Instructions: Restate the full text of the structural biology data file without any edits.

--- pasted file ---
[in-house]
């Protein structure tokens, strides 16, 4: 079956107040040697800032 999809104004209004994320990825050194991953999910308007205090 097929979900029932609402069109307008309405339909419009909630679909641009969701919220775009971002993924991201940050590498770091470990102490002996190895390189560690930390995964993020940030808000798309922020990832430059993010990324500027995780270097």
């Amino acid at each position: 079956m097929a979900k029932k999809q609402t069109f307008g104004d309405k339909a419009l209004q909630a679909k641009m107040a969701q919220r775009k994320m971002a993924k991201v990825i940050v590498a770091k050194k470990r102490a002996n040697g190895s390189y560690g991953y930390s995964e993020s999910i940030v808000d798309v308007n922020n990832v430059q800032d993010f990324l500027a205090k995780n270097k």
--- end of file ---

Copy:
[in-house]
């Protein structure tokens, strides 16, 4: 079956107040040697800032 999809104004209004994320990825050194991953999910308007205090 097929979900029932609402069109307008309405339909419009909630679909641009969701919220775009971002993924991201940050590498770091470990102490002996190895390189560690930390995964993020940030808000798309922020990832430059993010990324500027995780270097």
């Amino acid at each position: 079956m097929a979900k029932k999809q609402t069109f307008g104004d309405k339909a419009l209004q909630a679909k641009m107040a969701q919220r775009k994320m971002a993924k991201v990825i940050v590498a770091k050194k470990r102490a002996n040697g190895s390189y560690g991953y930390s995964e993020s999910i940030v808000d798309v308007n922020n990832v430059q800032d993010f990324l500027a205090k995780n270097k």